Precedential No. 34: Applicant's Cancelled Registration for Identical Mark No Help, TTAB Affirms 2(d) Refusal of "DAVEY" for Water Pumps
In a lengthy, comprehensive, and perhaps record-breaking du Pont analysis, the Board affirmed a Section 2(d) refusal to register the mark DAVEY for "electric motors for machines; waterpumps with fluid flow or pressure control for domestic, industrial and commercial use; and parts and fittings therefor." It found the mark likely to cause confusion with the identical mark registered for "air compressors and parts therefor." Usually, everyone is completely exhausted by the time the seventh or eighth du Pont factor is reached, but the Board rumbled on through factors eleven, twelve, and thirteen, and the last one turned out to be perhaps the most interesting. In re Davey Products Pty Ltd., 92 USPQ2d 1198 (TTAB 2009) [precedential].
This post will not regurgitate all the details of the Board's analysis regarding the single digit factors. Suffice it to say that (factor 1) the identity of the marks weighed heavily in favor of the Section 2(d) refusal. The Board found the goods to be related (2) , since Registrant's air compressors and parts therefor "actually encompass[,] applicant's 'electric' motors for machines." Third-party Internet evidence and third-party registrations bolstered that finding.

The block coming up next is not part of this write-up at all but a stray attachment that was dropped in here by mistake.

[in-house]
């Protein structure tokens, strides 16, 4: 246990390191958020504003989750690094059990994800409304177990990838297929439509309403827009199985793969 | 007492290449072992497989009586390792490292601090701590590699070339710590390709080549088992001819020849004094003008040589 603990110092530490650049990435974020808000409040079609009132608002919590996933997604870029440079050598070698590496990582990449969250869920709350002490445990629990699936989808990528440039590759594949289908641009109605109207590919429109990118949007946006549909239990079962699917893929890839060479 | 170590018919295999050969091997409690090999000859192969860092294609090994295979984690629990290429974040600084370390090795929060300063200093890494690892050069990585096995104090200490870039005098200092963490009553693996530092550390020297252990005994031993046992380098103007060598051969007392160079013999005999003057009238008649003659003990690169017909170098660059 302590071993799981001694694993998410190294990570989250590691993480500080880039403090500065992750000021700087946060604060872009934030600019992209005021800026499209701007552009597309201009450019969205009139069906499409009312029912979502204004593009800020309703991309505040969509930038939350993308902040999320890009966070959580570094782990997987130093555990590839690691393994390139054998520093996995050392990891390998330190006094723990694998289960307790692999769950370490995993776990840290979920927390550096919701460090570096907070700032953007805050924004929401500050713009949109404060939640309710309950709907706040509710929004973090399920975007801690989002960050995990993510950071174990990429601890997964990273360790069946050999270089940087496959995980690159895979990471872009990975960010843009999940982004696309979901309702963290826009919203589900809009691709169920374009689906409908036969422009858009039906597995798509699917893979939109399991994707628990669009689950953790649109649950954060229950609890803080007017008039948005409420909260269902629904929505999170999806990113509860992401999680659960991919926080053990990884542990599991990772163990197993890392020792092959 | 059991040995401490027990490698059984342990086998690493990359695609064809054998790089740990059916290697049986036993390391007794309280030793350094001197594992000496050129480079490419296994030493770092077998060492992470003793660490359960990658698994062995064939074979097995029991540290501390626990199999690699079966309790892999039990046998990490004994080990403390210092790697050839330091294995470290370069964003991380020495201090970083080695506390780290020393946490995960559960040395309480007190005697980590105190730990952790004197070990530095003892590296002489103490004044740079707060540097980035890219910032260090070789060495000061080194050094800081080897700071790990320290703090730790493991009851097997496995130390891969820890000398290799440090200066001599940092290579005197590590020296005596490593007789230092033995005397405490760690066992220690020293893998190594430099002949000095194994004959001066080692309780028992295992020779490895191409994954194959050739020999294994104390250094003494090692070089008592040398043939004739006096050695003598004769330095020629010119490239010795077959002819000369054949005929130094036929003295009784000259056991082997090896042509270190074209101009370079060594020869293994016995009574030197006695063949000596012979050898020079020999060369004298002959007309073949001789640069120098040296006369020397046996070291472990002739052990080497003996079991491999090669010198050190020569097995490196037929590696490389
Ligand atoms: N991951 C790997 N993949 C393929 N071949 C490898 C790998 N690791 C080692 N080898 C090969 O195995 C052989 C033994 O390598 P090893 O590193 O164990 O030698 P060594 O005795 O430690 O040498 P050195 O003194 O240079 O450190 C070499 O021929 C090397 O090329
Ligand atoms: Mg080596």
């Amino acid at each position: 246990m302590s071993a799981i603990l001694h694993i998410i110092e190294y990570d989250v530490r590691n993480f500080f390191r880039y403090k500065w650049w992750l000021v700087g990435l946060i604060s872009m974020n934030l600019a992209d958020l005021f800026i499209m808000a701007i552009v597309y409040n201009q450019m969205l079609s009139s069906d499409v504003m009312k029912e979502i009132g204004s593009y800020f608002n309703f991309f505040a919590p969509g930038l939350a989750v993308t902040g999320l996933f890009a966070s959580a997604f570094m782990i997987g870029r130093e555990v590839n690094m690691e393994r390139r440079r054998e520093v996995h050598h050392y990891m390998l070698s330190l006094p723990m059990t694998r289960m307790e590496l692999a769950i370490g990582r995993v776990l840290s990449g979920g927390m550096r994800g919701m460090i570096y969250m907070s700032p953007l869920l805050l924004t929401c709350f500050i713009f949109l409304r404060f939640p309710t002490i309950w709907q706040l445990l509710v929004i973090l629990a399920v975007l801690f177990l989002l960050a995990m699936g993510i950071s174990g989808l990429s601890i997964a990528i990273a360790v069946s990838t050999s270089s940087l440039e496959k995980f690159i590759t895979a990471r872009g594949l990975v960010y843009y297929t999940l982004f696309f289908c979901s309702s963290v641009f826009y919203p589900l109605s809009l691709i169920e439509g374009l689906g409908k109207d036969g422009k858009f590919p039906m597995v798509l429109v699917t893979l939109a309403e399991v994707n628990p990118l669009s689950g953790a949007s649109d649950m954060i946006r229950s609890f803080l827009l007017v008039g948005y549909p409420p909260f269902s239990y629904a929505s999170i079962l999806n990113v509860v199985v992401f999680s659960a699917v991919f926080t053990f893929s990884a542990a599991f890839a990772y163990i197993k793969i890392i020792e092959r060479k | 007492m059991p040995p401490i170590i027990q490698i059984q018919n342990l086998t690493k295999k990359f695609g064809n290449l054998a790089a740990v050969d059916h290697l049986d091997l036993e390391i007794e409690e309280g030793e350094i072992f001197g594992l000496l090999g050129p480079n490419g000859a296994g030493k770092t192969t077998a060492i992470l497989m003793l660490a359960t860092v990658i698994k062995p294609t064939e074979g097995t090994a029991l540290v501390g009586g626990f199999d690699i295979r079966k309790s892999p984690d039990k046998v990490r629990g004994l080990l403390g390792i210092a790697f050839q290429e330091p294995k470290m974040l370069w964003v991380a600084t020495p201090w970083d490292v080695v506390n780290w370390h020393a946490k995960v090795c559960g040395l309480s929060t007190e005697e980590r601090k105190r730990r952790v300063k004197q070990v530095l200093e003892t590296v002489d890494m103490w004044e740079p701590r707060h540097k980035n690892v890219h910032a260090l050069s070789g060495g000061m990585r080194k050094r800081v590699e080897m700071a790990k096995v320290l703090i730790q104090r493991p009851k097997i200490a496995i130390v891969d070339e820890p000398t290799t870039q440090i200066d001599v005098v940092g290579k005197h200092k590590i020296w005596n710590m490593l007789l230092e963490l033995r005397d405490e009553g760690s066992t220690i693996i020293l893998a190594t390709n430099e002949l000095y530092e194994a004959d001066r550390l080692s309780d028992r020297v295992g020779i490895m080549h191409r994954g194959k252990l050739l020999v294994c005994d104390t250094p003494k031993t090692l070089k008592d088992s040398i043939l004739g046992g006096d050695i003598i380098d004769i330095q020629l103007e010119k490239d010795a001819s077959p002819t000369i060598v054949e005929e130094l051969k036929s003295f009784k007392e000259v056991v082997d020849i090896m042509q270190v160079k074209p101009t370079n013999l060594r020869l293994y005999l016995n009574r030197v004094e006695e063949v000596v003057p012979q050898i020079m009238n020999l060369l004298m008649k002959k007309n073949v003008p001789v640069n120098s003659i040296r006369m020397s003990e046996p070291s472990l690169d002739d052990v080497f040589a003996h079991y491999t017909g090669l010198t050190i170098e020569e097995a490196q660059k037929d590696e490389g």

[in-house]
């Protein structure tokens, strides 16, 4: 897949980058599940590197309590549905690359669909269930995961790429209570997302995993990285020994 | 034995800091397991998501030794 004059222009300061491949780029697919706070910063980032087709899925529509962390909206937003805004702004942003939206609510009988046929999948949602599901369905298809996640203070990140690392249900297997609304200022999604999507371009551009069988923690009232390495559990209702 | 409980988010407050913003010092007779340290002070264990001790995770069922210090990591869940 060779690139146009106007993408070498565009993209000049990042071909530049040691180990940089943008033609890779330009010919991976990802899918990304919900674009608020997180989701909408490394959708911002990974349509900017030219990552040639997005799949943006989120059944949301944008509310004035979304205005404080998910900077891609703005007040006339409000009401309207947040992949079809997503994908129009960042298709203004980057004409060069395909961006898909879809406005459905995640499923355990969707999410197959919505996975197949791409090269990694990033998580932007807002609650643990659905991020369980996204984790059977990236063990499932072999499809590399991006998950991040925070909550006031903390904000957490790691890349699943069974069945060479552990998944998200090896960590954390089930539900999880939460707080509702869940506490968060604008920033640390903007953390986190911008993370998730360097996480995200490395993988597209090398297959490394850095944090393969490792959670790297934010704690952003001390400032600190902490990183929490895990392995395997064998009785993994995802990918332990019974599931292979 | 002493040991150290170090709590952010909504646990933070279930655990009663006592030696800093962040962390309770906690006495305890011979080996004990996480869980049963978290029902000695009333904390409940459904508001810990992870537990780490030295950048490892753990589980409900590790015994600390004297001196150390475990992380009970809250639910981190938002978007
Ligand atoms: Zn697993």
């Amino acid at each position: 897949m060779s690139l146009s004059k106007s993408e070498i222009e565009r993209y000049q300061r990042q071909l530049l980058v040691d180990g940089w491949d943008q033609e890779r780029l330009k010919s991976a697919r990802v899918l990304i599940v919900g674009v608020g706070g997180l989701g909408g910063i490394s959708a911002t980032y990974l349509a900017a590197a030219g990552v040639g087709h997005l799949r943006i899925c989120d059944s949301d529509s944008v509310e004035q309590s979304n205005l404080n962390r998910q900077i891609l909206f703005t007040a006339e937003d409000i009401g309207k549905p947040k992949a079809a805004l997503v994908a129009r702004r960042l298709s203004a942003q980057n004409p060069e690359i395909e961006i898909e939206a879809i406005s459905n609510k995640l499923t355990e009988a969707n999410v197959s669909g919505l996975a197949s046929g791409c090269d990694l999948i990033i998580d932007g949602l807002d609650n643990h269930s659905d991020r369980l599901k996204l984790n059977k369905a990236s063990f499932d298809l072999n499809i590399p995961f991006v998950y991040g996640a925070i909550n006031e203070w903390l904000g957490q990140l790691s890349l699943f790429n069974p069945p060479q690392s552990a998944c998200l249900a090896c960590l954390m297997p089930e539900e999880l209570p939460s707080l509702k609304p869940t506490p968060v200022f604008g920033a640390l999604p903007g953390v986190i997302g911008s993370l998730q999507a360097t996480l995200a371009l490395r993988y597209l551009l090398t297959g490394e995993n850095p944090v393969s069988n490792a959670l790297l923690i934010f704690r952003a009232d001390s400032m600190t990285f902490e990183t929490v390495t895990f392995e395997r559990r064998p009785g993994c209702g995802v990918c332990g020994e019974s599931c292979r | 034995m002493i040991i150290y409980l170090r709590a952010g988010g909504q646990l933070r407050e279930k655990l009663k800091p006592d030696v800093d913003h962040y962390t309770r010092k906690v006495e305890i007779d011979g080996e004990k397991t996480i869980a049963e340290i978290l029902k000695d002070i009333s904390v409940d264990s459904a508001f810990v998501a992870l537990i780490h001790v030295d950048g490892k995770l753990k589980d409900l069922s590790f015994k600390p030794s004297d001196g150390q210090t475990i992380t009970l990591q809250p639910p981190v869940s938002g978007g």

The Internet evidence also showed that (3) the normal trade channels for the goods are the same or overlapping. There was no evidence to suggest (4) that the goods are so expensive or that purchasers are so careful that the likelihood of confusion would be significantly mitigated.
As to (5), there was no evidence that the cited mark is famous, but such evidence is "not particularly significant in the context of an ex parte proceeding." Also, there was no evidence of third-party use of similar marks on similar goods (6). These two factors were neutral.
Applicant asserted that it was unaware of any incidents of actual confusion (7, 8) during ten years of contemporaneous use. However, such evidence is hard to come by, and the Board has no way of knowing whether Registrant is aware of actual confusion. Nor was there evidence indicating that there has been a significant opportunity for actual confusion to have occurred. Therefore these two factors were neutral.
Jumping to (11), the Board considered the extent to which applicant "has a right to exclude others from use of its mark on its [sic] goods." Applicant's cancelled registration provided no presumption of an exclusive right to use the mark, and its asserted common law rights based on ten years of use do not yield "any significant right to exclude others from use of the mark." This factor was therefore neutral.
Under (12), the Board found that the potential for confusion cannot be deemed to be de minimis, since the goods involved are of the type that would be marketed to and purchased by significant numbers of purchasers. It deemed this factor neutral, at best.